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Keeneland maintains momentum as January Sale ends on solid note

Go Big Blue Nation topped the fourth session on Friday at $225,000

Go Big Blue Nation is heading to the Graham Motion stable
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The 2022 Keeneland January Horses of All Ages Sale concluded on Friday with results that offer a promising sign of the auction season yet to come.

With a cumulative gross of $46,341,100 and an increased median of $20,000 over last year's $15,000 - despite the lack of any major dispersals - the first sale of the year carried on momentum from a powerful, often record-setting market in 2021.

"Overall, we are very pleased," said Tony Lacy, Keeneland's vice president of sales. "It was a continuation of the momentum we saw in September and November. Encouragingly, we aren't seeing spikes and valleys which make the market narrow; it has been quite broad in all respects."

Led by the $750,000 purchase of two-year-old Princesse Lele as Three Chimneys bought out a partnership with Hill 'n' Dale, cumulatively 1,013 horses sold of the 1,256 through the ring. The median was up 33 per cent, while the average dipped just 3 per cent from $47,271 to $45,746. There were 243 horses that failed to meet their reserve for an RNA rate of 19 per cent, a reduction of 6.5 per cent over 2021

Last year, the cumulative gross was $45,522,100, with the dispersals of Sam-Son Farm and the late Paul Pompa Jr. generating $13.5 million combined. The RNA rate was 21 per cent for the 260 horses that failed to meet their reserve.

"The clearance rate at 88 per cent is a good indicator of the market," Lacy said. "People can trade horses out. With the slightly higher RNA rate seen in book 1, I think people were being a bit more protective of their stock; they don't have to sell, which is not a bad thing."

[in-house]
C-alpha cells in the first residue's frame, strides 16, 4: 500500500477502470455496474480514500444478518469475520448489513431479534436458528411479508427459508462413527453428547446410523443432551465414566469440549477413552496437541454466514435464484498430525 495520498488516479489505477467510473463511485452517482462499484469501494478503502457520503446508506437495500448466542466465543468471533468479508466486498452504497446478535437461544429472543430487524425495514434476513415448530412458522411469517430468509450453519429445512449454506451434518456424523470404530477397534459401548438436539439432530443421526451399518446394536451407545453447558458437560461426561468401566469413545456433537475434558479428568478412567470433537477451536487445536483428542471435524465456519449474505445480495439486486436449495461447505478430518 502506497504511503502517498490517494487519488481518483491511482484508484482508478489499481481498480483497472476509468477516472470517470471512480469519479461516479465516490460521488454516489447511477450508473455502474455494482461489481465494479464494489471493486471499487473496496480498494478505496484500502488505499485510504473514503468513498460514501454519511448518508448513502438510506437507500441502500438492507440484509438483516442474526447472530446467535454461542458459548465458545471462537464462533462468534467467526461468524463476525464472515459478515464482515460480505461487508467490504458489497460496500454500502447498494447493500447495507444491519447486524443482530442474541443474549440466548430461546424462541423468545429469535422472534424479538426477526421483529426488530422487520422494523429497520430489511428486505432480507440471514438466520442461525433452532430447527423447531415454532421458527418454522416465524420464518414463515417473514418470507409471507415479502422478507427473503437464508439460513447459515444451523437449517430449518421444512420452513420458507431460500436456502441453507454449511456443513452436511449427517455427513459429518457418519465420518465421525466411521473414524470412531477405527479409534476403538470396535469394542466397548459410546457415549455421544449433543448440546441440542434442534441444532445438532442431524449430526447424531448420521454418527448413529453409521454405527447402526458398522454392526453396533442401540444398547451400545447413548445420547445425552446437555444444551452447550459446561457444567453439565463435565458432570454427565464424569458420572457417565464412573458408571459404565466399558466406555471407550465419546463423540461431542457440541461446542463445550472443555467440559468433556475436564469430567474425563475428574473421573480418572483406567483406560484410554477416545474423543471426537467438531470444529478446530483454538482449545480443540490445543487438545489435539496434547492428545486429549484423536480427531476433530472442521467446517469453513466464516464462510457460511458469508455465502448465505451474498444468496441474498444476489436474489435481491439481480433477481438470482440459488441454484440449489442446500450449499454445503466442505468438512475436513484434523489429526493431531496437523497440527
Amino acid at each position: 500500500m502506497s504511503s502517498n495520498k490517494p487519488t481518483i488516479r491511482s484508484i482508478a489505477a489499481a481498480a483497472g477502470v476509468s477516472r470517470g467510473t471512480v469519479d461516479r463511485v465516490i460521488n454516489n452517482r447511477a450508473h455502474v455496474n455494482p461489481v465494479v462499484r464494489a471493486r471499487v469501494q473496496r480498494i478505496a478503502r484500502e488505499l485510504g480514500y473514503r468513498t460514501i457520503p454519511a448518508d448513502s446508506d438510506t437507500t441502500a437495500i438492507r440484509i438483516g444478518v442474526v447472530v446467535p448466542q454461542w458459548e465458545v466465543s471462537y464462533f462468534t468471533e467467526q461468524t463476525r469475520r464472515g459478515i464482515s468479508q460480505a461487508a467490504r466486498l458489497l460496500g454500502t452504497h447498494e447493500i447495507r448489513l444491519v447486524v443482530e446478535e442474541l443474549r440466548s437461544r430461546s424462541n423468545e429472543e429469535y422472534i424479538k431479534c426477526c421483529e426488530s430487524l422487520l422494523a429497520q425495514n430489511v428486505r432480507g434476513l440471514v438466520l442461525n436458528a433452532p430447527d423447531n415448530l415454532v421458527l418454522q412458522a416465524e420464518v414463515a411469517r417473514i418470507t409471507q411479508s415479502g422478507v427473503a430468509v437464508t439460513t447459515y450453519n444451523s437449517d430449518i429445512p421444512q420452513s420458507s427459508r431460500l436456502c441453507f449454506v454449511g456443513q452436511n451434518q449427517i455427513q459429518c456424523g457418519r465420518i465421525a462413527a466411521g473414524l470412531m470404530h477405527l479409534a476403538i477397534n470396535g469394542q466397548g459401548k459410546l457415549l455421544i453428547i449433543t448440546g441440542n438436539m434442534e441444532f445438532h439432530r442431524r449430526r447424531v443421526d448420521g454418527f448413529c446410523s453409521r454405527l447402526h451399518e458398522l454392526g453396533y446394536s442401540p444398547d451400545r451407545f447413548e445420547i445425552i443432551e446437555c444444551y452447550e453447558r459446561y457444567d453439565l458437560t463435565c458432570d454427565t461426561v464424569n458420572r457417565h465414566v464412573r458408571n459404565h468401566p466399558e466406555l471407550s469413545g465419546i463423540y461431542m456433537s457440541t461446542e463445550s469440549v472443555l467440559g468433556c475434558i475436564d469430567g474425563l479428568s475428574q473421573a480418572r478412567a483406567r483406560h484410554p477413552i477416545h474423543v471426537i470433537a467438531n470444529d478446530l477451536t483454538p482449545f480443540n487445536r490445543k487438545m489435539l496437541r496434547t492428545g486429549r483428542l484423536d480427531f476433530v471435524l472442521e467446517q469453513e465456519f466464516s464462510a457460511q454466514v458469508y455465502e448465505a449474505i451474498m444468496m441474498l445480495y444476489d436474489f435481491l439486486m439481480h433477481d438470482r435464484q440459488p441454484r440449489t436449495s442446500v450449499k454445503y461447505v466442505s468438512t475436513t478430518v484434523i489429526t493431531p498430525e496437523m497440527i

Friday's final session saw 243 horses of the 385 on offer change hands for gross receipts of $4,020,700. A median price of $10,000 was achieved with a $16,546 average. The 54 horses that failed to meet their reserve price represent an RNA rate of 18 per cent. 

On the final day of this sale in 2021, 255 horses from 288 offered sold for receipts of $5,772,000 at an average of $22,467 and a median of $7,000. The 33 that went unsold represented an RNA rate of 11.5 per cent. 

Jane Buchanan had been a notable buyer at the sale

On the final day in the supplemental catalogue, Go Big Blue Nation strode into the ring and commanded competitive bidding up to $225,000 from Jane Buchanan, racing manager for trainer Graham Motion, who purchased the five-year-old mare for client R. Larry Johnson.

A Kentucky-bred mare by Animal Kingdom, Go Big Blue Nation placed in the Kentucky Downs Ladies Marathon Stakes last year for Cannon Thoroughbreds and trainer Mike McCarthy and was fourth in the Possibly Perfect Stakes and Santa Barbara Stakes over the downhill course at Santa Anita. In 2020 she was fourth in the Grade 2 Las Virgenes Stakes on the dirt. Columbiana Farm consigned her as Hip 1579 with a record of 3-3-3 from 19 starts and earnings of $234,095.

"I purchased her for Larry Johnson. He is an owner/breeder in Virginia," Buchanan said. "She will go to Graham at Fair Hill, and the plan is to race her, then Larry will breed her. We will try to get a little more black type on her.